Alternatively, guilds can add a minimum karma cost to all items, should karma hoarding ever become an issue, To this end, every time a player wins an item without using karma, he is still docked a nominal amount of karma points in order to prevent "roll fishing" (in which a player hoards karma for a specific item but still attempts to snag other pieces of loot that players who are using their karma may want). This, however, is one the wonderful things about the system, as it can act as both a DKP variant and an open roll variant at the same time. Stockpiling karma for a specific item allows karma to function more akin to DKP -- in which the player reaches the 50-karma point and is then able to "purchase" the item through raw karma, but at a very high karma cost -- or a player can use karma as merely a roll bonus at low levels of karma, to increase his chances of success but at a relatively low karma cost.

Shroud Loot System (SLS)

Last but certainly not least is Shroud Loot System, or SLS. SLS is a form of DKP-variant system that is somewhat similar to Ni Karma but so very different. Within SLS, players earn DKP as they normally would; however, bidding is done based upon two principles. Each item that drops has two different cost plateaus; a player can either choose to pay a low, fixed price amount for an item, or he can choose to spend 50% of his current total on the item. There is no actual bidding within Shroud. A player can only choose one of those two options; he cannot choose a higher or lower amount to spend.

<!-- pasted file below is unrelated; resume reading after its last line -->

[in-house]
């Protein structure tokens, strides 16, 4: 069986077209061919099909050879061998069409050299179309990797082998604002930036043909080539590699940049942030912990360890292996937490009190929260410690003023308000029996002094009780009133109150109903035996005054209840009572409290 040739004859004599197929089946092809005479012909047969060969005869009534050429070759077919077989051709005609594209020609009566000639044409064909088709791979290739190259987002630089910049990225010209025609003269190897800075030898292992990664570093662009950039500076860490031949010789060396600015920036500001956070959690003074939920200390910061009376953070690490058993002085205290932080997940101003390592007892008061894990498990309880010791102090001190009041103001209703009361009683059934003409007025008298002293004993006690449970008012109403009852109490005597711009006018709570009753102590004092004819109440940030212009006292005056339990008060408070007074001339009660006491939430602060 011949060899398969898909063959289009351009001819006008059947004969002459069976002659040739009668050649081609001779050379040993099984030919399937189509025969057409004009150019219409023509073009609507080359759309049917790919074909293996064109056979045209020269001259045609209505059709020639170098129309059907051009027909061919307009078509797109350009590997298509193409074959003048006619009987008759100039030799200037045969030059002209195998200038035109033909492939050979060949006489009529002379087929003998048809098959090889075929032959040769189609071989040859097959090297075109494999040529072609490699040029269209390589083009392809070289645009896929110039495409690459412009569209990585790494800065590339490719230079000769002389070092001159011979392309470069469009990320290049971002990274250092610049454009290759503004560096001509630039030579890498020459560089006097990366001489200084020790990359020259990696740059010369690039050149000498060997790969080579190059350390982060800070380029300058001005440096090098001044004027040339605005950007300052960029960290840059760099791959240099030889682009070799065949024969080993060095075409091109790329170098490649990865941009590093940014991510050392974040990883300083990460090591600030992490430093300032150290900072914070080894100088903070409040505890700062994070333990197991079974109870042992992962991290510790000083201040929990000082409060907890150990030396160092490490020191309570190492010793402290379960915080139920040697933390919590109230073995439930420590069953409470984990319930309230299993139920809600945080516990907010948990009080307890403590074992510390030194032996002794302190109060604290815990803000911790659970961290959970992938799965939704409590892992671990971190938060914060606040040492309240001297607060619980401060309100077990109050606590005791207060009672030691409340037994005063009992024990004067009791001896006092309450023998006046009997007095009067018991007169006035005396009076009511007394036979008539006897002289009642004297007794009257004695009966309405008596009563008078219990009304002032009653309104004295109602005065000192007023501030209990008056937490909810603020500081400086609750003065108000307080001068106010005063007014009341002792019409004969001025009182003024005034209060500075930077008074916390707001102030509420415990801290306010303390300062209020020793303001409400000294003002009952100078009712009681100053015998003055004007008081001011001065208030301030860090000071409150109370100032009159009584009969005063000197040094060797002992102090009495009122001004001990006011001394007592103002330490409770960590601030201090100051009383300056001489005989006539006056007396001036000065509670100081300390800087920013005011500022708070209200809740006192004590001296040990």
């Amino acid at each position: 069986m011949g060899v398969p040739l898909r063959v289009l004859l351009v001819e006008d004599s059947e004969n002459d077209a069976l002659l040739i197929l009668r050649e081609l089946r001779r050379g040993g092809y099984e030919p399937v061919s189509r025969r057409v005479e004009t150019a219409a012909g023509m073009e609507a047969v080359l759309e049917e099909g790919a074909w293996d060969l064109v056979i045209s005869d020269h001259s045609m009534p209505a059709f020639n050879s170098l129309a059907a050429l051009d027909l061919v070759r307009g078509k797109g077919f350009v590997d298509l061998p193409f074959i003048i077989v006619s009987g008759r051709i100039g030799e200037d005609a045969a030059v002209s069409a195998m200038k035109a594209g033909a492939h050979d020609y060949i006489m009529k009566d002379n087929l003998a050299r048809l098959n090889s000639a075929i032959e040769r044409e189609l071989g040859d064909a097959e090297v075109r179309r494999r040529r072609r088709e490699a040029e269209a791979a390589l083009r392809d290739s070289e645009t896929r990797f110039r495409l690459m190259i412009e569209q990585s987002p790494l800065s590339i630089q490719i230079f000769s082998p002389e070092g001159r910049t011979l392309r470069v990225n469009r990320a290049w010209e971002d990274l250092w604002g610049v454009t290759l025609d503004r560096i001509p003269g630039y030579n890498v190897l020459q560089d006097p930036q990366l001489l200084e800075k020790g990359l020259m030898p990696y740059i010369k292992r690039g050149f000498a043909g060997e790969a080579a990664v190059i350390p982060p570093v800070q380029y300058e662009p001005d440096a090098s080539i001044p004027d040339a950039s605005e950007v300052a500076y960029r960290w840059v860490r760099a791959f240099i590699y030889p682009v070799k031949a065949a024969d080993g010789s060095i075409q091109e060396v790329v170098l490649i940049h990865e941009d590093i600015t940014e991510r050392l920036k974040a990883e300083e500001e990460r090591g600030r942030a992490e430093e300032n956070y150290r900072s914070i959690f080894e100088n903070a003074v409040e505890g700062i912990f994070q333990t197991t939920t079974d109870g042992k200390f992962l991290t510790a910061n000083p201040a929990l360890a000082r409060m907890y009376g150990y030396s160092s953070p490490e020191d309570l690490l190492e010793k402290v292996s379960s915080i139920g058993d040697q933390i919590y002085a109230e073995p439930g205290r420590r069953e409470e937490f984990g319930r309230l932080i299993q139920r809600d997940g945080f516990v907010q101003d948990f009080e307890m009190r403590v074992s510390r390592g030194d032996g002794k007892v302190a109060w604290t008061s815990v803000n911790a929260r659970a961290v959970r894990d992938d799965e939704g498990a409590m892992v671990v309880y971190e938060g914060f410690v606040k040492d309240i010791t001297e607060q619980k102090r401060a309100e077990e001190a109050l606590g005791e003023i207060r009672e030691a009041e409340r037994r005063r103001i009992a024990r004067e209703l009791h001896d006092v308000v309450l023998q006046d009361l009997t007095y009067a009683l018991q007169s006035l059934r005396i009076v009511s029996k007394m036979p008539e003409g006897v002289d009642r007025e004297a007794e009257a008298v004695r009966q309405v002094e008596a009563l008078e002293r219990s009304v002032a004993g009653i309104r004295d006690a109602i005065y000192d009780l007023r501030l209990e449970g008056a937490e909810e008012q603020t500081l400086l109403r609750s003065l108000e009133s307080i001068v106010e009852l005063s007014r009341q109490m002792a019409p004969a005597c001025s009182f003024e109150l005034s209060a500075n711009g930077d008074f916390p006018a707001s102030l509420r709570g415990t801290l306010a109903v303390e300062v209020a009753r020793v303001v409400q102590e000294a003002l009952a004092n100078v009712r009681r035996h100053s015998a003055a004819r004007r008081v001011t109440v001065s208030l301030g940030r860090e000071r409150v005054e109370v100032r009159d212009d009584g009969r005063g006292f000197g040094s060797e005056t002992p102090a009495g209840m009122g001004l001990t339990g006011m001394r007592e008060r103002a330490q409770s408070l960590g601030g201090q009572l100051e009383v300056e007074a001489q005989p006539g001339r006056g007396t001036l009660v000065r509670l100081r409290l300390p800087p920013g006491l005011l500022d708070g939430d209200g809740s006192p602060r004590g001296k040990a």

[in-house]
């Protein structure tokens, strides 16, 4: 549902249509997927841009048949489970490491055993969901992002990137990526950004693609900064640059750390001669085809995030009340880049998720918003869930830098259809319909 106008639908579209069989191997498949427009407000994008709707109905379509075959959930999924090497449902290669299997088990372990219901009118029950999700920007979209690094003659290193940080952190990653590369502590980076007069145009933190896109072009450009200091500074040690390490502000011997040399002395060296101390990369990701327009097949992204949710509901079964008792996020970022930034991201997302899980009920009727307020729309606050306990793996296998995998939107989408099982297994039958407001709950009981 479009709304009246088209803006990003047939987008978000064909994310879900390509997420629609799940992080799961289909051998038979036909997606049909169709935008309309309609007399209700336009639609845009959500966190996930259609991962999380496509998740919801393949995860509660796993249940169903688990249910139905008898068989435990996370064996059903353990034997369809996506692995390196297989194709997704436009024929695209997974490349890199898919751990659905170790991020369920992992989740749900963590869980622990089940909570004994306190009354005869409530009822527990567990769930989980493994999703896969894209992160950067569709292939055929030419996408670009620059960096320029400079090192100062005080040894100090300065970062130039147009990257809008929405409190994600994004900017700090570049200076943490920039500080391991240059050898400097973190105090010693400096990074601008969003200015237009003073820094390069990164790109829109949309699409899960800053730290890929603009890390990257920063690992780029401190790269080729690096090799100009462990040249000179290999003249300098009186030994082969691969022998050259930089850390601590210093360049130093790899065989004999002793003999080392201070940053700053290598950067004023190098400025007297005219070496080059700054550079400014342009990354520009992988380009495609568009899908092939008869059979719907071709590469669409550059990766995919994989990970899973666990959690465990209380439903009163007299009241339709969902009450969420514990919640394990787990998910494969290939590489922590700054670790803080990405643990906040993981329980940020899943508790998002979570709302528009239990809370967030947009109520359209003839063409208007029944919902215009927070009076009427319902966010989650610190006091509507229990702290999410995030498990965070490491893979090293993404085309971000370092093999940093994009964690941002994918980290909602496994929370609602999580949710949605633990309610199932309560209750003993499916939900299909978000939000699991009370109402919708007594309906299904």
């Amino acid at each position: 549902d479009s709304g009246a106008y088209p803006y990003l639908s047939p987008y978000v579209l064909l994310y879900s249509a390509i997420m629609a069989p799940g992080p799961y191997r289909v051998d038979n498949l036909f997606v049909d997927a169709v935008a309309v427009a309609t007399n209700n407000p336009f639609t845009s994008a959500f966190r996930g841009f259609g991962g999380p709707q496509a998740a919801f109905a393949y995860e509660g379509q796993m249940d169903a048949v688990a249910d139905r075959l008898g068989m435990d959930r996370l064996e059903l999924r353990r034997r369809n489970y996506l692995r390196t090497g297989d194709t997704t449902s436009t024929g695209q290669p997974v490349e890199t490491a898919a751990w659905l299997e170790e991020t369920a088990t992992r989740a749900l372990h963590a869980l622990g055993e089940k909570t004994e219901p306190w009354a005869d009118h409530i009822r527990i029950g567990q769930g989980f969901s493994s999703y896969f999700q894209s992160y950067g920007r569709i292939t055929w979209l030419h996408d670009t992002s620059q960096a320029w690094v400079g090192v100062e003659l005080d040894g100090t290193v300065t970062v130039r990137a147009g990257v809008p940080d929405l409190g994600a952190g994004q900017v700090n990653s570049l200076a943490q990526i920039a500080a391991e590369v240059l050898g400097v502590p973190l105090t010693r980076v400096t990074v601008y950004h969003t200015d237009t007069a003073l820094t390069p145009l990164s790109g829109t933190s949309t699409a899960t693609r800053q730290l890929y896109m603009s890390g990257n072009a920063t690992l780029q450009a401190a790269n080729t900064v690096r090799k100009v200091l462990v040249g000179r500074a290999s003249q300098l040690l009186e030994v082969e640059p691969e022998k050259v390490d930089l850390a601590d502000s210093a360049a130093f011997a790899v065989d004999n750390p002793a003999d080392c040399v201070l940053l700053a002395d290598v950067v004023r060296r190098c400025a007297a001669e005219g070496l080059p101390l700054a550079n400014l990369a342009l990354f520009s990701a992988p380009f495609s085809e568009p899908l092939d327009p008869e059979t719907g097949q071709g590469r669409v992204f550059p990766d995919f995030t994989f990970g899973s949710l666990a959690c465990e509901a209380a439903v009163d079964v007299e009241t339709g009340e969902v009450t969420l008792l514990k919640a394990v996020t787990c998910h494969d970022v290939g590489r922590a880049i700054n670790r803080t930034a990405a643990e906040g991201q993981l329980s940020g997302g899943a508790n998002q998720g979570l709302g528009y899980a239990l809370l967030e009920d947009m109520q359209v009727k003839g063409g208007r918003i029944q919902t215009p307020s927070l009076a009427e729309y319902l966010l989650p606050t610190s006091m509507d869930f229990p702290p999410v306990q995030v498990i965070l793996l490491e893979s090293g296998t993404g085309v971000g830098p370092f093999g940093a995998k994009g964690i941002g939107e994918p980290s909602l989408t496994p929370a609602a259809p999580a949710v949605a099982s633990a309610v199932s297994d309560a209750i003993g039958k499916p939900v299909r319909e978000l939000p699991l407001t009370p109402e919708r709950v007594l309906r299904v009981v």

In the event that two players tie in the amount of DKP that they are willing to spend (which generally only occurs when players are only willing to spend the lower, fixed cost), then a random roll is used to determine the winner. The brilliant principle that drives SLS is that it isn't based on an auction-style bidding system, as traditional DKP systems are. In this manner, bidding is much more streamlined, and DKP hoarding is prohibited, as similar to Ni Karma, players will always have to spend at least 50% of their current DKP to gain an item that they are seeking. Through this, a hoarder is going to find his stash depleted rather quickly with only minimal gains, which tends to balance out the system naturally instead of requiring a need to adjust DKP values. Having the fixed price on items is a brilliant plan for the more minor upgrades or players getting items for their off spec; it allows them to not lose a significant value of DKP on a low-priority item, but it prevents them from getting loot for nothing, which can lead to inflation. (Conversely, however, high-cost off spec items generally keep hybrid classes from gearing up their secondary roles, which can hurt a guild in the long run.)